Tip: bring a notebook and collect the beautiful ‘hut stamps’
How to find your way in the Sudeten mountain range?
The trails were well-prepared with plenty of markings. At every crossing, there was a wooden signpost with directions and the number of minutes or kilometers it takes to get there. Still, make sure to also bring a device with an offline GPS map and preferably also bring a paper map.
Personally, I always use MapOut for my GPS map. It has nice graphics, also works offline, and is very accurate. Here is how to use MapOut. Another useful map is the app ‘Mapy.cz’
- Download the MapOut app on your phone
- Download the region you’re visiting in MapOut
- Go to Mapa Turystyczna and create your own route
- Download the GPX file into MapOut
- The route is now available in MapOut!
How to prepare for your hike in the Sudeten mountains?
- Ask about the current weather conditions. The best time for hiking is usually between May and September.
- Have the number of the Polish mountain rescue service in your phone (+48 601100300 or 985).
- Be prepared for all kind of weather conditions.
- Don’t underestimate the Sudeten mountains. Even though plenty of hikers visit every year: it’s still the mountains
- Please note that camping is not allowed in the Sudeten mountains in Poland.
- Learn some Polish before you go!
- Make sure to bring a bit of cash money to pay the entrance fee
- This is my packing list for regular backpacking trips, which I pretty much use for every trip including this one. I will soon publish an additional mountaineering / hiking packing list.
Example costs of hiking in the Sudeten mountains (2023)
- Entrance to museum at Stacja Turystuczna Orle: 5 zloty
- Room in mountain hut: 55 zloty
- Sheets rental: 12 zloty
- Pierogi: 23 zloty
- Soup: 17 zloty
- Entrance to Karkonosze National Park one day (8 zloty), three days (20 zloty)
Gateway towns to the Sudeten mountains
- Jelenia Gora. Jelenia Gora is a charming town set in a valley at the base of the Sudeten mountains with a beautiful town square. Trains regular run between Wrcolaw and Jelenia Goria taking about 2 – 2,5 hours.
- Karpacz. This is one of the most popular and well-known mountain towns in the region serving as a base for skiiers and hikers. The Wang Church in Karpacz is one of the highlights of the region (not visited by me unfortunately this time)
- Świeradów-Zdrój. Our gateway town. We started our hike at ‘Świeradów-Zdrój ujęcie wody’ located just outside the town center. The town itself includes a mine, skywalk and museum.
Meet the legend of Krakonos (or Rübezahl or Liczyrzepa) in Karkonosze
In the Giant Mountains (Karkonosze) you may come across paintings or statues featuring the folkloric mountain spirit ‘Krakanos’, who is a ruler of nature and a good-fortune bringer to local miners and shepherds. Its appearance changed over time, but in later depictions Krakonos appears as an old wrinkled creature with a wooden walking stick. As a huge Tolkien fan, I immediately noticed the resemblance with Gandalf, the wizard of Tolkien’s stories. Indeed some say, that Tolkien may have based Gandalf’s looks on this mountain spirit. The stories goes that Tolkien once purchased a postcard with an image of Krakanos and on the back of this postcard Tolkien wrote ‘ the origin of Gandalf’. Who would have thought that a random postcard would have such an incredibly impact on what we know as the best phantasy novel of all times…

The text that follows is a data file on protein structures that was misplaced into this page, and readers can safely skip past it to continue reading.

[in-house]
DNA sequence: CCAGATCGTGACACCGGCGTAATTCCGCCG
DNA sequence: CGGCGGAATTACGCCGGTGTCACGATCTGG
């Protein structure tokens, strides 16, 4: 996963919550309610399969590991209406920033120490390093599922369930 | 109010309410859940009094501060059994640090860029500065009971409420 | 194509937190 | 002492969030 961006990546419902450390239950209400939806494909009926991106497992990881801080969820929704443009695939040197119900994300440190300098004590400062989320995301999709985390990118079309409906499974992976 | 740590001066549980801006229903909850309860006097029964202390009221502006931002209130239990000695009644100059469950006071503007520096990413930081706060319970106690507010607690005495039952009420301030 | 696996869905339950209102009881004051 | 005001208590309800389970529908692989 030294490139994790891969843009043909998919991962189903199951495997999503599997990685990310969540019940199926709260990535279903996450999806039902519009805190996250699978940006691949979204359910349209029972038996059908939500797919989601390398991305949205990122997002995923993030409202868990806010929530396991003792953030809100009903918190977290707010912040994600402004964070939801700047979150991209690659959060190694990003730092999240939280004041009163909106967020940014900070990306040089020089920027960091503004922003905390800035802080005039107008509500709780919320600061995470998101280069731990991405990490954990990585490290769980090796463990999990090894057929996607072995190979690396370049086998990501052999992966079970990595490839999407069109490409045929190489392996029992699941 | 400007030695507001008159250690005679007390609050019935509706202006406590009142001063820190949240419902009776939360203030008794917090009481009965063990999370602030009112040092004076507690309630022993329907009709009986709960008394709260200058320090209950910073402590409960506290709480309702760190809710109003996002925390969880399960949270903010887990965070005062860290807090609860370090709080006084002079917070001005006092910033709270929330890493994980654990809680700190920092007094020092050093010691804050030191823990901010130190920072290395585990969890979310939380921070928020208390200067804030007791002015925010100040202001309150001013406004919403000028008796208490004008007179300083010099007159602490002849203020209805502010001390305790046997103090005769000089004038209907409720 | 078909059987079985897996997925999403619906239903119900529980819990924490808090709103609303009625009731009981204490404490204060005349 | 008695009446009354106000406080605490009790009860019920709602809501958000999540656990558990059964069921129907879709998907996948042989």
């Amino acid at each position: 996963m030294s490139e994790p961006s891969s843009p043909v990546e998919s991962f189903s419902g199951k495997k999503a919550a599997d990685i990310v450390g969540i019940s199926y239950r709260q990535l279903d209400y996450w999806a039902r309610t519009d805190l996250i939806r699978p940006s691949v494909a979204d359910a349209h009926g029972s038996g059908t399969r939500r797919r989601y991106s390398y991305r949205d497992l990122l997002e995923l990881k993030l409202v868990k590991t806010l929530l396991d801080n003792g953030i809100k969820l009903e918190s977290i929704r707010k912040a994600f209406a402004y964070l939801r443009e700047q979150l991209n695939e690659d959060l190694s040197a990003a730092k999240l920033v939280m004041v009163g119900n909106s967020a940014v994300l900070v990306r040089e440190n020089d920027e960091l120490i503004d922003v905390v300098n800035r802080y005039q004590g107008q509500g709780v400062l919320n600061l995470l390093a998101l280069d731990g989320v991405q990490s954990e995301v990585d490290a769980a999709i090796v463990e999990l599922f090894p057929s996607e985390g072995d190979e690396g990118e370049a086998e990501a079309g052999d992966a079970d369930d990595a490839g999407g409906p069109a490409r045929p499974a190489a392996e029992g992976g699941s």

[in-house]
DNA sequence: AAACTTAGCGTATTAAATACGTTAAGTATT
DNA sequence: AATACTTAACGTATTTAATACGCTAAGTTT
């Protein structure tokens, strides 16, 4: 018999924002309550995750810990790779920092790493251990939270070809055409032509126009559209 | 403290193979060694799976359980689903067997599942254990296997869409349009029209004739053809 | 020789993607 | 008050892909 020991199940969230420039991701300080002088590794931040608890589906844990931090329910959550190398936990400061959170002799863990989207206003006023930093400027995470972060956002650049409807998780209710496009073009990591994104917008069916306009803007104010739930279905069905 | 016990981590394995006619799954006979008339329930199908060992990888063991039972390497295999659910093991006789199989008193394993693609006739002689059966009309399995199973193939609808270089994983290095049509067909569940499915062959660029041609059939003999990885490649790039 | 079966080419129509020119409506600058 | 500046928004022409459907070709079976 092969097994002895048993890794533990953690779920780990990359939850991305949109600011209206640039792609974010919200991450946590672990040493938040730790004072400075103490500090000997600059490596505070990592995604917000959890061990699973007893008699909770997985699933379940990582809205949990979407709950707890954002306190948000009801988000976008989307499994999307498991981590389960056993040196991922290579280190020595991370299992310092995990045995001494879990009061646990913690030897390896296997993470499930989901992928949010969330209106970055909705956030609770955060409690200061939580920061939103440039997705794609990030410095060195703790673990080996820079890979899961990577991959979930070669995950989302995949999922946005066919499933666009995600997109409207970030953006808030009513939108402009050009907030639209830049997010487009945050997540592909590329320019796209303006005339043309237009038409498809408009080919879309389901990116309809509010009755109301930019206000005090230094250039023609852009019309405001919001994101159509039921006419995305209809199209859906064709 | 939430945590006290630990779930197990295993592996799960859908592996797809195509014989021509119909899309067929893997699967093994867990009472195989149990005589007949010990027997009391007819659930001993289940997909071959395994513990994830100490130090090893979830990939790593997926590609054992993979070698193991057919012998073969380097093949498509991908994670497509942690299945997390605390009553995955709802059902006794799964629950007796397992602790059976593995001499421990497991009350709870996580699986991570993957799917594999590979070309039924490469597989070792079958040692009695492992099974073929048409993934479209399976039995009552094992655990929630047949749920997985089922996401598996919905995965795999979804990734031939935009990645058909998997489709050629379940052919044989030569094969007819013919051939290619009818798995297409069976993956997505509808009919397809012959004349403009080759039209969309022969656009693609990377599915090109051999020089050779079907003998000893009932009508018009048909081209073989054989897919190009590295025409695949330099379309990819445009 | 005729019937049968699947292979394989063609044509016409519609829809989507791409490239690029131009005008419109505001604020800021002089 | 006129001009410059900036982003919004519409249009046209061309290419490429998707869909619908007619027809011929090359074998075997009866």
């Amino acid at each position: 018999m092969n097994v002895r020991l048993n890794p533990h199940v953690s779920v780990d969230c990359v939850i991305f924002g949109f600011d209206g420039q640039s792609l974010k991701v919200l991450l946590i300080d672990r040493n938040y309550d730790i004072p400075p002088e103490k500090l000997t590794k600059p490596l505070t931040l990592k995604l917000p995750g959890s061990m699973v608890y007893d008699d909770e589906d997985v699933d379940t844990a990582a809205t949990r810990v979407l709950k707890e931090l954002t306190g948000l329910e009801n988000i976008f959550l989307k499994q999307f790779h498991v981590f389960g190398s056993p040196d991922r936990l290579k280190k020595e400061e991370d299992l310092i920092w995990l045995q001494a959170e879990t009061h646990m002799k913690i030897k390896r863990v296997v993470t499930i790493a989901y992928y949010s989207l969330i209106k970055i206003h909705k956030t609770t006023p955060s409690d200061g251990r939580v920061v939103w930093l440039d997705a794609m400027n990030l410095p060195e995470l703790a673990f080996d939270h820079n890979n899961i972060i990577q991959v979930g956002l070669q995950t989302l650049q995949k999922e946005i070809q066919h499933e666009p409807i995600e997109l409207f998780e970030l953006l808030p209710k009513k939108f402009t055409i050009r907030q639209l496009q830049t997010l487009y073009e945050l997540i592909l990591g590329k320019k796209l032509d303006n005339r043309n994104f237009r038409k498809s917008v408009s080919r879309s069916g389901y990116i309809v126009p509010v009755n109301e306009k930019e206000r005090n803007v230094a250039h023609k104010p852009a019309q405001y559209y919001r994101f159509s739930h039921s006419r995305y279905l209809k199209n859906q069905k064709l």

One-day hikes in the Sudeten mountains
There are plenty of beautiful one day hikes you can do in the Sudeten mountains. You can easily create your own route using Mapa Turystyczna. Some of suggestions:
- Hike from Karpacz (Poland) to the summit of Mt. Sniezka and then down to Pec Pod Snezkou, a resort town on the Czech side of the mountain. Find the report here
- Hike back from Stog Izerski through the pine forest to Swieradow Zdroj
- Take the ski lift to Szrenica (make sure to check whether it’s open) and then go down via the green trail to Owcze Skały and finish in Jakuszyce (Leśniczówka)
- Take the ski lift to Szrenica (make sure to check whether it’s open). Hike to Twarożnik and then the blue trail to Rozdroże pod Wielki Szyszak and then follow the green path to Szlakrska Poręba (Marysin)
Could I hike the Sudeten mountains independently or should I go with a guide?
I honestly can’t answer this question for you as it largely depends on your personal experience and preference. The Sudeten mountains are relatively low and have gentle slopes, but nevertheless should not be underestimated. Weather conditions can change fast and preparation is key. Although local signage is good and online maps are available (including the truly awesome and free online map Mapa Turystyczna), there are limited English blogs available (especially on multiple day trekking), which makes preparation a bit more difficult. That being said: if you’re an experienced hiker you should be fine. If you prefer a guide I recommend Sylwia Neumann. She knows the area well, speaks good English and is a lovely person to have around.
Don’t forget to combine the Sudeten mountains with Wroclaw
After hiking in the Sudeten mountains, I would high recommend to visit Wrocław. Wrocław (pronounced as ‘”vrots-waf”) is a beautiful and photogenic town situated on the banks of the Oder river, made up of 12 islands and more than 100 bridges. Meet Wrocław’s dwarves, visit one of the many museums and wander over the colorful town square. Here are 6 reasons why Wroclaw is worth visiting.
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Good luck with your hike and let me know how it goes?